For the sons of ministers they established a Pædagogium; for the daughters of ministers a Girls’ School at Kleinwelke, in Saxony; and for candidates for ministerial service a Theological Seminary, situated first at Barby, then at Niesky, and finally at Gnadenfeld, in Silesia. At the same time, the Brethren laid down the rule that each congregation should have its own elementary day school. At first these schools were meant for Moravians only; but before long they were thrown open to the public. The principle of serving the public steadily grew. It began in the elementary schools; it led to the establishment of boarding-schools. The first step was taken in Denmark. At Christiansfeld, in Schleswig-Holstein, the Brethren had established a congregation by the special request of the Danish Government; and there, in 1774, they opened two boarding-schools for boys and girls. From that time the Brethren became more practical in their methods. Instead of attempting the hopeless task of providing free education, they now built a number of boarding-schools; and at the Synod of 1782 they officially recognized education as a definite part of their Church work. The chief schools were those at Neuwied-on-the-Rhine; Gnadenfrei, in Silesia; Ebersdorf, in Vogt-land; and Montmirail, in Switzerland. The style of architecture adopted was the Mansard. As the standard of education was high, the schools soon became famous; and as the religion taught was broad, the pupils came from all Protestant denominations. On this subject the well-known historian, Kurtz, has almost told the truth. He informs us that during the dreary period of Rationalism, the schools established by the Brethren were a “sanctuary for the old Gospel, with its blessed promises and glorious hopes.” It would be better, however, to speak of these schools as barracks. If we think of the Brethren as retiring hermits, we shall entirely misunderstand their character. They fought the Rationalists with their own weapons; they gave a splendid classical, literary and scientific education; they enforced their discipline on the sons of barons and nobles; they staffed their schools with men of learning and piety; and these men, by taking a personal interest in the religious life of their pupils, trained up a band of fearless warriors for the holy cause of the Gospel. It was this force of personal influence and example that made the schools so famous; this that won the confidence of the public; and this that caused the Brethren to be so widely trusted as defenders of the faith and life of the Lutheran Church.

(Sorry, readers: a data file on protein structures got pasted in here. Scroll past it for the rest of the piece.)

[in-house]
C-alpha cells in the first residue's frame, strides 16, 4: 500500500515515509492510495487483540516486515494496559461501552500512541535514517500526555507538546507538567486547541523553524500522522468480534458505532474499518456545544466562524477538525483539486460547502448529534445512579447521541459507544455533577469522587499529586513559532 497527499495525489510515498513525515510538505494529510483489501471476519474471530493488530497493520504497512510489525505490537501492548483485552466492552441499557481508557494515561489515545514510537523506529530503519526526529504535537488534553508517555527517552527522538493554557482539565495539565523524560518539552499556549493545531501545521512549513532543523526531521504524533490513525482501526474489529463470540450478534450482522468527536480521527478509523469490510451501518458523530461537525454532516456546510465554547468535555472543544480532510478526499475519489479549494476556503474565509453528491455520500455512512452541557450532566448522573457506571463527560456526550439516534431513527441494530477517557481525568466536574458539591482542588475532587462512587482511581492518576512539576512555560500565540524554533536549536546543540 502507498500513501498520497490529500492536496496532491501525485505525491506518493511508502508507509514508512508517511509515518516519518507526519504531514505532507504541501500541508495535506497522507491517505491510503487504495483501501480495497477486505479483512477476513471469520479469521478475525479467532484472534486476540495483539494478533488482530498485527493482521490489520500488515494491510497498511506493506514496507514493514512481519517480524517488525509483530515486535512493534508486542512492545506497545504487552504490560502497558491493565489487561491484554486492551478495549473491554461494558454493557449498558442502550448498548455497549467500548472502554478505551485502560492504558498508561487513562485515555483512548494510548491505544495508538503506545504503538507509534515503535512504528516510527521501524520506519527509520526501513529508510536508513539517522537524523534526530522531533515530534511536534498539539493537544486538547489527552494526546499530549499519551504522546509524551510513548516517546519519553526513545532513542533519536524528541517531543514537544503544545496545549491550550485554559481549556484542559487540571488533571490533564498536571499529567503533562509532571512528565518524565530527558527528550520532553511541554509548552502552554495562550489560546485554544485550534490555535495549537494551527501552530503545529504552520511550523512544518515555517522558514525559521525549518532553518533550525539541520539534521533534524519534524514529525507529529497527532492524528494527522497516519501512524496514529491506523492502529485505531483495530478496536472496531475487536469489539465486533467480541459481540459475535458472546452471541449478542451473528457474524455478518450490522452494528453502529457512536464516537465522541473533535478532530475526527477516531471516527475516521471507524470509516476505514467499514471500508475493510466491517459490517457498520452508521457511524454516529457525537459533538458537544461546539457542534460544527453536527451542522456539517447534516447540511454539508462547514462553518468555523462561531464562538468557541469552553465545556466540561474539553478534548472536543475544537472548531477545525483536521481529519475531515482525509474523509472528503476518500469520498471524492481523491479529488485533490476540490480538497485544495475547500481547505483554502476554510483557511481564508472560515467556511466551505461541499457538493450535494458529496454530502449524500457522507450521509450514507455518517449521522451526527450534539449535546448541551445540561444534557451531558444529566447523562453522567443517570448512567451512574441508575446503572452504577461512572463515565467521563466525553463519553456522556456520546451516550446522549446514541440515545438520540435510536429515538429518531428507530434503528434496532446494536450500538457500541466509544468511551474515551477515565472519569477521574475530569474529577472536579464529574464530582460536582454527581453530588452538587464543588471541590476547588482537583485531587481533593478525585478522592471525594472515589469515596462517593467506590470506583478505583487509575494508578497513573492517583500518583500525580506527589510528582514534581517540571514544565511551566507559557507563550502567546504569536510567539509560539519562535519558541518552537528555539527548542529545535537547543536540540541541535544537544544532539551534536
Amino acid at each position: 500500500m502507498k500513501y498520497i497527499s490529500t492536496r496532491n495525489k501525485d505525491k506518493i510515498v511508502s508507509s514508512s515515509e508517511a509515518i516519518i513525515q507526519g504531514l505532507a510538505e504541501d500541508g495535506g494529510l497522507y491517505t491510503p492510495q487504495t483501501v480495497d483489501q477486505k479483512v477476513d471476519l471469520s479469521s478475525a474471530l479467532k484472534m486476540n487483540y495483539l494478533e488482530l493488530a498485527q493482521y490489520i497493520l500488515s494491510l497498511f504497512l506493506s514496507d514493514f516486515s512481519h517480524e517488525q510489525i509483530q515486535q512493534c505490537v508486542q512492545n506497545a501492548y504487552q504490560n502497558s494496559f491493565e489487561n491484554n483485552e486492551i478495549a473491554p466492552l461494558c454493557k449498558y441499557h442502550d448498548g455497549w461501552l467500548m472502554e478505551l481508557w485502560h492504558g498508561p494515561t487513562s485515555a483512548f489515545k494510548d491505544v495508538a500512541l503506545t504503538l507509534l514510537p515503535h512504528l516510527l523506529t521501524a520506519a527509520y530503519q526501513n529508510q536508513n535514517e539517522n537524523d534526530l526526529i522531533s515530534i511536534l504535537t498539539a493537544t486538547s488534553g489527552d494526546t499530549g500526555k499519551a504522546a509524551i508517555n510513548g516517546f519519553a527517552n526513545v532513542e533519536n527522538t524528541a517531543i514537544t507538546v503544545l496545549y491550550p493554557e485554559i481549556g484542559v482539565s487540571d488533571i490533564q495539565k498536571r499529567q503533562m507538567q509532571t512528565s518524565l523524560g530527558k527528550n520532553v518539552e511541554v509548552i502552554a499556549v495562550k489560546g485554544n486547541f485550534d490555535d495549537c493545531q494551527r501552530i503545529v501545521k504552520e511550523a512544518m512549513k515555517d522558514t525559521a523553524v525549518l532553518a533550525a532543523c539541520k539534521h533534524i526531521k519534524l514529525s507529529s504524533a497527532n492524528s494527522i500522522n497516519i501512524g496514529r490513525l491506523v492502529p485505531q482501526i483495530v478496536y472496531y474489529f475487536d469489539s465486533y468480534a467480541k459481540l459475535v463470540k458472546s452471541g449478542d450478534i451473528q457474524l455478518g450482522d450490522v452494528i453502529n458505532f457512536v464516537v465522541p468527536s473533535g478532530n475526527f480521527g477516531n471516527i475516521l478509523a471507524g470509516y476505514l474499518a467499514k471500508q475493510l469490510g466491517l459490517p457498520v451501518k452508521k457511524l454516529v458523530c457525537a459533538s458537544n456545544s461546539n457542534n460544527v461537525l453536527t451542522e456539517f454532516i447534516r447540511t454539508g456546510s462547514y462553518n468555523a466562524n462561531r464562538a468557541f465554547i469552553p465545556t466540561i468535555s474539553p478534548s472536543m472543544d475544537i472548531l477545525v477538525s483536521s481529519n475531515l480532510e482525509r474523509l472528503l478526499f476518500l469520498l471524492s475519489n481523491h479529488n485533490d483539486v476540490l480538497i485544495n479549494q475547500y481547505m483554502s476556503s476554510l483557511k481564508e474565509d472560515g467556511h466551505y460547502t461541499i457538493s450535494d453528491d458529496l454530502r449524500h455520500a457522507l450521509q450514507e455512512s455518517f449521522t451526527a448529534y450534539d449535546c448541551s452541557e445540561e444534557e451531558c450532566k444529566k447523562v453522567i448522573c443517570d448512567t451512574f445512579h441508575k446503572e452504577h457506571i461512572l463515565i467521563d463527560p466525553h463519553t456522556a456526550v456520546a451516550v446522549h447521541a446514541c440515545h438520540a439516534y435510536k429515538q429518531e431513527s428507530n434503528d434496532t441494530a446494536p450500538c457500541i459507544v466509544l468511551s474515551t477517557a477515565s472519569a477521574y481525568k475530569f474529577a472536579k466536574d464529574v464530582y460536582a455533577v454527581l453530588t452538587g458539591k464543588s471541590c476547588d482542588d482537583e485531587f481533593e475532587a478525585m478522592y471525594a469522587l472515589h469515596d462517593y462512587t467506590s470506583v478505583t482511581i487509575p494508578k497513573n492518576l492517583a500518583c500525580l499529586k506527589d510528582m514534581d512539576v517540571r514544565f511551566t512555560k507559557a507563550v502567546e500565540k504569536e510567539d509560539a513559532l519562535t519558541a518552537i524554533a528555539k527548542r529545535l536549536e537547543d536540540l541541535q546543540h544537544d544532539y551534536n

The fourth method employed by the Brethren was the Diaspora. Here again, as in the public schools, the Brethren never attempted to make proselytes. At the Synod of 1782, and again at a Conference of Diaspora-workers, held at Herrnhut (1785), the Brethren emphatically laid down the rule that no worker in the Diaspora should ever attempt to win converts for the Moravian Church. The Diaspora work was now at the height of its glory. In Lusatia the Brethren had centres of work at Herrnhut, Niesky and Kleinwelke; in Silesia, at Gnadenfrei, Gnadenberg, Gnadenfeld and Neusalz; in Pomerania, at Rügen and Mecklenburg; in East Prussia, at Danzig, Königsberg and Elbing; in Thuringia, at Neudietendorf; in the Palatinate and the Wetterau; at Neuwied; in Brandenburg, at Berlin and Potsdam; in Denmark, at Christiansfeld, Schleswig, Fühnen, and Copenhagen; in Norway, at Christiana, Drammen and Bergen; in Sweden, at Stockholm and Gothenburg; in Switzerland, at Basel, Bern, Zürich and Montmirail; and finally, in Livonia and Esthonia, they employed about a hundred preachers and ministered to about six thousand souls. At this rate it would appear that the Moravians in Germany were increasing by leaps and bounds; but in reality they were doing nothing of the kind. At this time the Moravian influence was felt in every part of Germany; and yet during this very period they founded only the three congregations of Gnadenfeld, Gnadau, and Königsfeld.